Re "An imperfect union," Opinion, May 18
Troy Senik says that the California Teachers Assn. is the state's most powerful union. How does he define powerful? With pay? At an average salary of $68,000, teachers are not the best-paid public employees. Plus, starting salaries for beginning teachers average about $35,000.
And our pensions? Remember, teachers kick in about 8% of each paycheck to the State Teachers Retirement System; their employers contribute another 8%. What public employees do that?
And yes, the CTA spent a lot of money fighting for Proposition 98 to ensure a stable funding source for California's students. It fought against Proposition 227, which eliminated bilingual education. As Senik notes, the CTA mortgaged its own building to fight some of these mean-spirited propositions.
The CTA spends much of its time and money to protect children and public education — because no one else will.
California teachers deserve their salaries: Local housing is expensive, and teachers want to send their children to college too. Most are extremely hardworking.
And why are charters the golden ideal? Our traditional neighborhood school is flourishing while a nearby school is slated to lose its charter.
Still, teachers unions have indeed accumulated too much power. From 2000 to 2011, the National Education Assn. and the American Federation of Teachers gave $297 million in campaign donations.
Individual teachers are often caring and effective. Teachers unions, by contrast, often stifle legislative progress and hamper common-sense approaches to education policy.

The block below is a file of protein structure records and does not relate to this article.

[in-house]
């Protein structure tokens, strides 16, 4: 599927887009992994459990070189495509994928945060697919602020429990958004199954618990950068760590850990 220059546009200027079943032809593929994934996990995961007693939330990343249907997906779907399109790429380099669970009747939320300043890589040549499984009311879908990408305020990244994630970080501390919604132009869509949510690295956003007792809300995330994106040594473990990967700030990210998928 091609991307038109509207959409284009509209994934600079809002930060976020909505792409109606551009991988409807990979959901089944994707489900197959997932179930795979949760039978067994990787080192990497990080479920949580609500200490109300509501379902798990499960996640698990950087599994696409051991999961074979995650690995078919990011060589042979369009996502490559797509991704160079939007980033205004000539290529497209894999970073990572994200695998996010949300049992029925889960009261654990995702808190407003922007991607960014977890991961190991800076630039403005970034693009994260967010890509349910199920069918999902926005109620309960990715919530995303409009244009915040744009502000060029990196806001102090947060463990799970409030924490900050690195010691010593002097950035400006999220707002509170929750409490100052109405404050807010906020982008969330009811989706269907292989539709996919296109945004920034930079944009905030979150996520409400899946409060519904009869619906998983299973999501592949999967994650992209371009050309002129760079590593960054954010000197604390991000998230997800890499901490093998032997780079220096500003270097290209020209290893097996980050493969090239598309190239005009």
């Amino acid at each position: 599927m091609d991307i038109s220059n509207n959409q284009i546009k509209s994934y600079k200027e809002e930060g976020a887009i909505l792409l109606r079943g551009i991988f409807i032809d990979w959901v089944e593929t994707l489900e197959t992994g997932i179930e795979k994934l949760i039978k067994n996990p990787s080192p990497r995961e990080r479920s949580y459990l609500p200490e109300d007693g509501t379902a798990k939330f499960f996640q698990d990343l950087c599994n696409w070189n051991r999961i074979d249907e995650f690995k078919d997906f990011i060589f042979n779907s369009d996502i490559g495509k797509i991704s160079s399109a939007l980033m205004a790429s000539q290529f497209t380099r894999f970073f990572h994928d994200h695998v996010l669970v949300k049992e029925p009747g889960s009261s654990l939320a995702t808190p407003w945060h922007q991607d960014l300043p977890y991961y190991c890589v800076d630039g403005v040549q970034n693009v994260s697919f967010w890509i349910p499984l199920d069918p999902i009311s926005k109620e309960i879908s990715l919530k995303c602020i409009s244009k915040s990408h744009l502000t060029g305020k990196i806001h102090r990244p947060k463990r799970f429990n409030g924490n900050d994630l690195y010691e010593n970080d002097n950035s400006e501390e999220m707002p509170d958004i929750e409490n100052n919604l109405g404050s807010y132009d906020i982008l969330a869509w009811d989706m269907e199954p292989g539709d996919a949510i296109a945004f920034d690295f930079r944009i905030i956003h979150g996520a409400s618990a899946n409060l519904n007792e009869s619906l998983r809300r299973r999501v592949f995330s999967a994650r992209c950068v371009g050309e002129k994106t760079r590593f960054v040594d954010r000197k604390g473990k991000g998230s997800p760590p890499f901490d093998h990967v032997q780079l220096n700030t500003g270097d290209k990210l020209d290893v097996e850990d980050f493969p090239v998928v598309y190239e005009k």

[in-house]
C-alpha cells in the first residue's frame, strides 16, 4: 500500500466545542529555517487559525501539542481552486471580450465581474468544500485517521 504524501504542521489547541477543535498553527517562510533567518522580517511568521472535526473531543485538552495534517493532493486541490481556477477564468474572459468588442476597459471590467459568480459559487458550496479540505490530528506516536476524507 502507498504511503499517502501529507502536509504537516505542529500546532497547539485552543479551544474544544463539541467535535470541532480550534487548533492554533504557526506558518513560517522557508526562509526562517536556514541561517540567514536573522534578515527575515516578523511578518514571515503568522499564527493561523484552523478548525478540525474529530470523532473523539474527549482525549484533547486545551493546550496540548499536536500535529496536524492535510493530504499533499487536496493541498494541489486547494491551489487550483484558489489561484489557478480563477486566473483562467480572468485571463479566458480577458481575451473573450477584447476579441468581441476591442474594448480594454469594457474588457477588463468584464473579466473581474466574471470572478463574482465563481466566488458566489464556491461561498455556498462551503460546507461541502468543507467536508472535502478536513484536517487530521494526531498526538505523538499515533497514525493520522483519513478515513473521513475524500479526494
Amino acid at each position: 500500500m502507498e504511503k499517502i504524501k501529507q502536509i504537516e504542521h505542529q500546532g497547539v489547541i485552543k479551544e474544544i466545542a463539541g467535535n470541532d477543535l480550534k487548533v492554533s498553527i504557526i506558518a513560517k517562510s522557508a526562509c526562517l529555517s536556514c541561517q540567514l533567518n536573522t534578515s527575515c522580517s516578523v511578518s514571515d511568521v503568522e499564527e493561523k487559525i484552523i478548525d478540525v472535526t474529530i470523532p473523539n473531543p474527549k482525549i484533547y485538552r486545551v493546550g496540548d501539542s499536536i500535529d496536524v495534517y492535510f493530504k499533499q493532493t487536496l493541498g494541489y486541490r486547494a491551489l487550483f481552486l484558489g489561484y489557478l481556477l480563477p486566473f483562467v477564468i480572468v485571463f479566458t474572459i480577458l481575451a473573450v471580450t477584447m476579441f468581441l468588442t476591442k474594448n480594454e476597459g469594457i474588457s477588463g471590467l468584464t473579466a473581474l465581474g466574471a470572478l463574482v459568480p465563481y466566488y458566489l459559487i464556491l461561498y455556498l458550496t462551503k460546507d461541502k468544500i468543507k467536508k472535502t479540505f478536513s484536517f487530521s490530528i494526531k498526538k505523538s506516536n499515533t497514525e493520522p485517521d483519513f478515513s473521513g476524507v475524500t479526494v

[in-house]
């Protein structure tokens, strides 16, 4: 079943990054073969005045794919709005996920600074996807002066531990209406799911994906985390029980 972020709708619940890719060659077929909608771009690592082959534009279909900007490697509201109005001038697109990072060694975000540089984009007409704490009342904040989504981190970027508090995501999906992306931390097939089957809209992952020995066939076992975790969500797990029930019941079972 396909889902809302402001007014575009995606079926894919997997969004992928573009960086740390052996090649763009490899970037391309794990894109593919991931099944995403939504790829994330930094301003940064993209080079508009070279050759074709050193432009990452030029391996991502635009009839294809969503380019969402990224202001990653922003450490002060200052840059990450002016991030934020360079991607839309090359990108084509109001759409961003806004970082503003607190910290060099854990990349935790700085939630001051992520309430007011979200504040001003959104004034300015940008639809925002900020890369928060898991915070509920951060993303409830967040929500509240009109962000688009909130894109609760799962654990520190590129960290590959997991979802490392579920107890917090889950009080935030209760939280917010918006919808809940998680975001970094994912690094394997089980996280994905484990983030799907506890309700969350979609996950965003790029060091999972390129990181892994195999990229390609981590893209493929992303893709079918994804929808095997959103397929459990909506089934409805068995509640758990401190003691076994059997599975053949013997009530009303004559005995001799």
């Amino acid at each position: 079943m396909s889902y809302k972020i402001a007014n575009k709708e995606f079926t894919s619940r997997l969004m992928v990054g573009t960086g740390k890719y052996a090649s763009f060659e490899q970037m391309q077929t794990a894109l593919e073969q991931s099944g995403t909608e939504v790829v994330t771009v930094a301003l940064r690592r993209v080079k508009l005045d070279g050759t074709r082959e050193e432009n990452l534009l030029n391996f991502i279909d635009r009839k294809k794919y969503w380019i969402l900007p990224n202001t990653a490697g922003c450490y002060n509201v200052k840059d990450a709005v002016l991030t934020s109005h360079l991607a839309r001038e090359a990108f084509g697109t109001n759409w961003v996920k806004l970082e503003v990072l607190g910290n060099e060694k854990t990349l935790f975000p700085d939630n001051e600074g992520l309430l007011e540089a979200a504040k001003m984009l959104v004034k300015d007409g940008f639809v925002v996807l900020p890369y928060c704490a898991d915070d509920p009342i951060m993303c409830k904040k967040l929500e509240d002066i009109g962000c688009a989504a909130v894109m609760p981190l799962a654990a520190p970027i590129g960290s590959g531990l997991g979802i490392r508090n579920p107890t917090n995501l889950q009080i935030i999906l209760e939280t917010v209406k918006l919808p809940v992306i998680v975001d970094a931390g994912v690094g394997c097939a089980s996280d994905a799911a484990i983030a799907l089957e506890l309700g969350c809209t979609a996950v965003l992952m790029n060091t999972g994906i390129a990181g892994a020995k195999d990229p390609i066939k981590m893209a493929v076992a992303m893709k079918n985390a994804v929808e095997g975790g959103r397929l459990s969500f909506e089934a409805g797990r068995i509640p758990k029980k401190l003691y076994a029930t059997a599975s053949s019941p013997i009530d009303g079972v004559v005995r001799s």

This power should be dialed back.
Senik's attack on the CTA is a scathing indictment of power. He condemns the union for demanding funding for schools because too much went to increase teachers' salaries. He lists the failures that the power of the CTA has inflicted on the schools.
Has the union accomplished nothing that would benefit students?
Teachers don't enter their profession after at least five years of college to get rich. They are there to develop good citizens, often working without the collective support of parents, school boards and administrators. They need the power to succeed.
Yes, teachers have a strong union. It came as a result of years of being patted on the head and being told that they should be satisfied with being "professional."
Meanwhile the professionals they educated — doctors, scientists, lawyers, engineers, politicians and pundits — were being monetarily rewarded in their professions. A teacher's average annual salary of $68,000 pales in comparison to these other professionals.
Another thing that the general public may not realize, and that Senik fails to mention, is that California teachers are not entitled to Social Security unless they worked other jobs.